Faculty & Staff

Margaret S. Boettcher (Back to profile »)

Earthquake Source Processes in Deep South African Gold Mines- The NELSAM Project

This unique and exciting project, the Natural Earthquake Laboratory in South African Mines (NELSAM), provides an opportunity to directly access and monitor typically inaccessible, seismogenic faults. Due to mining-induced stresses, hundreds of earthquakes occur each day, making earthquake hazard an ever-present reality. The NELSAM data set, with a wide range of well-recorded deformation frequencies, is helping to bridge the gap between natural earthquakes and laboratory instabilities and to develop a consistent theoretical framework to describe seismicity of all sizes.

Microseismicity image Microseismicity image Microseismicity image Microseismicity image

Besides myself there are many participants in the NELSAM project, most notably Ze'ev Reches (U. Oklahoma), Mal Johnston (USGS, bottom right picture), Art McGarr (USGS, bottom left picture), Dave Lockner (USGS), Vincent Heesakkers (U. Oklahoma), Tom Jordan (USC), Mark Zoback (Stanford), Yehuda Ben-Zion (USC), and many others.

Minimum Magnitude Earthquakes:

Minimum Magnitude Earthquake image

One aspect of this work is to investigate whether a minimum size exists for friction-based earthquakes.  Using data from the in-mine arrays, the radius of the minimum observable earthquakes (about magnitude -4.0) is found to be less than a meter.  These results  (Boettcher et al, GRL, 2009) suggest that short-term earthquake prediction in the form of detection of pre-slip prior to the main earthquake rupture will be nearly impossible in similar environments.

Earthquake Energy Budget:

Earthquake Energy Budget image

Determining the energy budget of an earthquake, including the radiated seismic energy, the fracture energy, heat generated, and surface area created have been a long-held goal of earthquake scientists. In TauTona Mine, we are closer to reaching this goal than in most environments. We record the seismic energy, which like for larger earthquakes, is only a small fraction of the total energy release (1-4%). And in exceptional cases, such as this magnitude 2.1 earthquake that Ze’ev Reches identified underground, we can directly observe the fault zone, including the fault gouge generated during sliding and the slip during the earthquake. We have thermisters in place, but not yet recording, so hopefully we will soon have yet another constraint on earthquake energies.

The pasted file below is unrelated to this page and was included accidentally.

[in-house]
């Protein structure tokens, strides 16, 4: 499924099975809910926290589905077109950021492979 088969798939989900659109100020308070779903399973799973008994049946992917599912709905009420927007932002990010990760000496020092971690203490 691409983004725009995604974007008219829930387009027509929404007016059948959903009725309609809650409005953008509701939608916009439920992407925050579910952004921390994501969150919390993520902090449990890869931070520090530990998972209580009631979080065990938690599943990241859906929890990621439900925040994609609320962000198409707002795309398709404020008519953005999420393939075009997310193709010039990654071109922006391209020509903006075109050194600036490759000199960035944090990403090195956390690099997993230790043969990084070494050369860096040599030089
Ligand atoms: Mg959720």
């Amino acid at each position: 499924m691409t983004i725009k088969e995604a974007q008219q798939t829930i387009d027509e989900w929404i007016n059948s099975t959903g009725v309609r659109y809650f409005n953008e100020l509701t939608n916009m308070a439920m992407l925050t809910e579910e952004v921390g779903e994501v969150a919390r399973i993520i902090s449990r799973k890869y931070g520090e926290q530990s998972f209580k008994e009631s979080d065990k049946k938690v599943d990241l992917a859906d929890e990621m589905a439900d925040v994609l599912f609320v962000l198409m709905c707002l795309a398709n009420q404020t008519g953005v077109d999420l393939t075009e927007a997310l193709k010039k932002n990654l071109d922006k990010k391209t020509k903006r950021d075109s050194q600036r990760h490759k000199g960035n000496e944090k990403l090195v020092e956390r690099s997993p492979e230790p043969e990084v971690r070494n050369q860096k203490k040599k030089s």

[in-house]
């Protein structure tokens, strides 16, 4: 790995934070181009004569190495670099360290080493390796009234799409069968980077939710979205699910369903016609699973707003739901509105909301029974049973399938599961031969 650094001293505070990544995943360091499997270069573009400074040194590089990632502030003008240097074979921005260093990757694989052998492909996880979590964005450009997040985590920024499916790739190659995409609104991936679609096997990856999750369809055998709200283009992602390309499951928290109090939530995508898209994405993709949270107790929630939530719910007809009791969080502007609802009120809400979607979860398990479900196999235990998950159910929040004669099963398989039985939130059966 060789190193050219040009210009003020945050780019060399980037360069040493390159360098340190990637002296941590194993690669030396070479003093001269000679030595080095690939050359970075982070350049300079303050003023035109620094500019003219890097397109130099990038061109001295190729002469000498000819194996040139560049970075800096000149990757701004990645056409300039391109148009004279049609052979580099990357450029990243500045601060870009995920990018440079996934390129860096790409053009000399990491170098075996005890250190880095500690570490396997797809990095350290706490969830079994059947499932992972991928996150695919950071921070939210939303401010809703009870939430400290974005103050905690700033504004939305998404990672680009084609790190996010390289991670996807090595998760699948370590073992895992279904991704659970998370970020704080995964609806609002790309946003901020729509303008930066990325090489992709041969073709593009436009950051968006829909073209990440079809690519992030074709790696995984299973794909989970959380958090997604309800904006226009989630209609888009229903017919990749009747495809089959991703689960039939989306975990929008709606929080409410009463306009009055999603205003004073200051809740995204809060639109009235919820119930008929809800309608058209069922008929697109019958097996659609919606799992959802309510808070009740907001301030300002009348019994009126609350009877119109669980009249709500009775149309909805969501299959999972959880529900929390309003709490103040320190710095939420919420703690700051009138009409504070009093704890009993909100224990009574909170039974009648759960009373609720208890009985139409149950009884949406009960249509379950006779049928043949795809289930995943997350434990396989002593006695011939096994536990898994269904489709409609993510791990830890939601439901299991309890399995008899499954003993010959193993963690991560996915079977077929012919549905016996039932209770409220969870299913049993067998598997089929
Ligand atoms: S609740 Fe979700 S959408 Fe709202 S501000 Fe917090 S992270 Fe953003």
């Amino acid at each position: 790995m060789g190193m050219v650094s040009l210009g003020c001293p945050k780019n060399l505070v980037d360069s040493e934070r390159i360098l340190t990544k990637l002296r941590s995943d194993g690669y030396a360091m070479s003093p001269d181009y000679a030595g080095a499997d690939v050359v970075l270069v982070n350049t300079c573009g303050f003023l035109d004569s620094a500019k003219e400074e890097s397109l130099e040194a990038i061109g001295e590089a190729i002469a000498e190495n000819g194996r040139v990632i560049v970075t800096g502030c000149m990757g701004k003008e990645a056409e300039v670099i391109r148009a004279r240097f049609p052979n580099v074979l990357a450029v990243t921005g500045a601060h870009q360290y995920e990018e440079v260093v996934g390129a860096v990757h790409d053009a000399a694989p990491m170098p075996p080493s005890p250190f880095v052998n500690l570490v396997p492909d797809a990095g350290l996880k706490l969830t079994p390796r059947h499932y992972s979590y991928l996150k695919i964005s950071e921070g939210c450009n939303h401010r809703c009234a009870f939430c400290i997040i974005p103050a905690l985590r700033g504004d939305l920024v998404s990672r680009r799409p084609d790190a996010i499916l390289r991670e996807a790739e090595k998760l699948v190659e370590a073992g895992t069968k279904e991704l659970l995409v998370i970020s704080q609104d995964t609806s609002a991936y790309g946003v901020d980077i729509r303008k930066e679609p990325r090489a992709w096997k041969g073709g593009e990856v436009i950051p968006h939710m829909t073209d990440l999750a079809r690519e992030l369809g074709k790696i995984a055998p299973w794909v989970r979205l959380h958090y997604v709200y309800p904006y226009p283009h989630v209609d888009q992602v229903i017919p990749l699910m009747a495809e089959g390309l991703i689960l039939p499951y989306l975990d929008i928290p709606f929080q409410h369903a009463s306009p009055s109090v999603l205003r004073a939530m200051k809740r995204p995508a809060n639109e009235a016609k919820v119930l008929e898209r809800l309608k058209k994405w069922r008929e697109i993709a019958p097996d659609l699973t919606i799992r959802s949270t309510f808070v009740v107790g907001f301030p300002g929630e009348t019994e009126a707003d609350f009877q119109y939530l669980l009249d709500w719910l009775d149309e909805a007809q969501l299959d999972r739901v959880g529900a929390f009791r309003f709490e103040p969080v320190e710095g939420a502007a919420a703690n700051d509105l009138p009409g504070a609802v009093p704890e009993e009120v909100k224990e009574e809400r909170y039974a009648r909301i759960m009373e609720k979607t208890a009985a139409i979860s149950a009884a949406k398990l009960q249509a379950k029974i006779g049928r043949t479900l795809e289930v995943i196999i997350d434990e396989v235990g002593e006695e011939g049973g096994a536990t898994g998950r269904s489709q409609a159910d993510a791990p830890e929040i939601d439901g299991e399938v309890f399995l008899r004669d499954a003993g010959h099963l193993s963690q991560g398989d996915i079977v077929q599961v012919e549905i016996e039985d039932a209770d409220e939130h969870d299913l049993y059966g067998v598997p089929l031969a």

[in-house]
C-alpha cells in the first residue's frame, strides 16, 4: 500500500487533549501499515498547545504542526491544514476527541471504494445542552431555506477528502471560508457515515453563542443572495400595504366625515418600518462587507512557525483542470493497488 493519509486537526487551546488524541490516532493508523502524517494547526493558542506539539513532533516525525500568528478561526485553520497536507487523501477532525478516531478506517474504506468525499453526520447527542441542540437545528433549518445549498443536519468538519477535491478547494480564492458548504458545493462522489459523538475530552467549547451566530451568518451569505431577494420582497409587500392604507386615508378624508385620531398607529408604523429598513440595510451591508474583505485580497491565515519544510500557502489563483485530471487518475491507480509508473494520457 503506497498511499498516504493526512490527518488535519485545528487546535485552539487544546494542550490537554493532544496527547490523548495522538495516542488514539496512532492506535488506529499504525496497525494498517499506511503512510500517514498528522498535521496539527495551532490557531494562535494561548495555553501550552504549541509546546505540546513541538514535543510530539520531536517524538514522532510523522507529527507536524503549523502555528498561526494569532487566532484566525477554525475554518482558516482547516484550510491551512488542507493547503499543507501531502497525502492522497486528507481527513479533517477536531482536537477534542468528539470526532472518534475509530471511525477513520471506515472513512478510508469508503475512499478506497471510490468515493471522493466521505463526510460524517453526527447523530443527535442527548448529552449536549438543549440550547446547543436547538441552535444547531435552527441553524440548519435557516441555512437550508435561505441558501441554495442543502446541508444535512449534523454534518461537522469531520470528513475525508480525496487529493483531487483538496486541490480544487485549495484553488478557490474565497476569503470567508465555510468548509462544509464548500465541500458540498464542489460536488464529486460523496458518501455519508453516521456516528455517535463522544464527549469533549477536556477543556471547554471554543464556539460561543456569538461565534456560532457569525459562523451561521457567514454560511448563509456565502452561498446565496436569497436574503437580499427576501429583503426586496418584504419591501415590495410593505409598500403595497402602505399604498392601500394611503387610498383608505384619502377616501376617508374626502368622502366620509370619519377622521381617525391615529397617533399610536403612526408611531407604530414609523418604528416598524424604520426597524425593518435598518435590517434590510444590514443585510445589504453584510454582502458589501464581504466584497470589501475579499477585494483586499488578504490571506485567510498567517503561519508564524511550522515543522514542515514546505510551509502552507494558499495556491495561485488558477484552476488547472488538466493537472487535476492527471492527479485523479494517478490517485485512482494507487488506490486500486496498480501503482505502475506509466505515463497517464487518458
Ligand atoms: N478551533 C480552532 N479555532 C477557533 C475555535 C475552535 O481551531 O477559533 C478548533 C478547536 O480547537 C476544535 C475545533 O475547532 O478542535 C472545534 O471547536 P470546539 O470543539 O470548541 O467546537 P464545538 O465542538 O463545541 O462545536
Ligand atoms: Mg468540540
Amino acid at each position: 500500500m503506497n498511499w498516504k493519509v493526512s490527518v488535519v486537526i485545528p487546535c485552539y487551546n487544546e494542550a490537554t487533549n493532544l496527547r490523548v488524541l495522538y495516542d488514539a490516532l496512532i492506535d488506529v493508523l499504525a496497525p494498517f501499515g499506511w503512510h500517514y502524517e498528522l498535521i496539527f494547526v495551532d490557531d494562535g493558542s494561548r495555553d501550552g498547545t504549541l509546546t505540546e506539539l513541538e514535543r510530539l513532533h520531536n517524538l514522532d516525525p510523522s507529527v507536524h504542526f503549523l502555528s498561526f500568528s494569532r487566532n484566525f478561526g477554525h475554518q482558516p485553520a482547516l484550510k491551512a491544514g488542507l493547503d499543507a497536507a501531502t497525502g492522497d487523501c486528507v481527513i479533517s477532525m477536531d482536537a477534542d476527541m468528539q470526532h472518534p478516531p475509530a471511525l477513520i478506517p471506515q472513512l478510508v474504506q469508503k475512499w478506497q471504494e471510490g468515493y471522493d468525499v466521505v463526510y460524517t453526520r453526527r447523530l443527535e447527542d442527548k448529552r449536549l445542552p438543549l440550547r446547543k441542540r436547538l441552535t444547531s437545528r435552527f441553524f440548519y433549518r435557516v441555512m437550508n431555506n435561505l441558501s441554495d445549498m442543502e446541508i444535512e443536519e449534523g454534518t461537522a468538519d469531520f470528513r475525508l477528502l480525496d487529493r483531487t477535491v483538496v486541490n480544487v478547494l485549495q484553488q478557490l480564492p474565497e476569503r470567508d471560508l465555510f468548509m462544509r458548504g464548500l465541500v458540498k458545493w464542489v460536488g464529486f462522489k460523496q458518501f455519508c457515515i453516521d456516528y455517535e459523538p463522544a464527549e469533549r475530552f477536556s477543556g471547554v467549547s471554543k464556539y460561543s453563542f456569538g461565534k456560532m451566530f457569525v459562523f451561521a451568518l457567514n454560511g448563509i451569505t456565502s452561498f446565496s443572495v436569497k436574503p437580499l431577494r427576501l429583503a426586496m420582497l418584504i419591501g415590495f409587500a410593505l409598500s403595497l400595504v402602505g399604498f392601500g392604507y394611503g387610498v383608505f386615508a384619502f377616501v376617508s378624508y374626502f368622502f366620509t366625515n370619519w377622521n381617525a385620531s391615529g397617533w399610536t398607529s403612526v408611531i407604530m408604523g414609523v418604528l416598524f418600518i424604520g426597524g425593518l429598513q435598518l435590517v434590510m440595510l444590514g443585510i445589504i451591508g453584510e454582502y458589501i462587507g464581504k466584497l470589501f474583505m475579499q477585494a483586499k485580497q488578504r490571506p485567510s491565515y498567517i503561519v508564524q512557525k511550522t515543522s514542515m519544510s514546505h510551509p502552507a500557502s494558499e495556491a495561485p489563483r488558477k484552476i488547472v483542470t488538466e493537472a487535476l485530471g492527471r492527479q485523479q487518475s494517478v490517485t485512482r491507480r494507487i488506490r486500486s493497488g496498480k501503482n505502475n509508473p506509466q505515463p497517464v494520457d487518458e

Seismic Moment Tensors:

Seismic Moment Tensors image

Art McGarr (USGS) and I conducted a field expedition to the South African gold mines where we deployed a temporary seismic array using portable broadband accelerometers. During our nine-day experiment we recorded many earthquakes in the size range -1.0 ≤ MW ≤ 3.4. With these data we have been able to verify the recording parameters for our permanently installed seismometers, and also use the lower frequency data to calculate moment tensors for mining-induced seismicity. We found that the larger events are likely to involve an implosive component and the smaller earthquakes often show explosive components to their focal mechanisms.

Scaling of Earthquake Source Processes:

A central goal of the NELSAM project is to provide insight into whether the rupture process of small and large earthquakes is the same. We have only just started computing the apparent stress and other source parameters of the mining induced earthquakes and comparing our results with those from larger natural events to observe any scaling with seismic moment. Initial results from a small sampling of mining-induced earthquakes suggest that apparent stress maybe independent of seismic moment.

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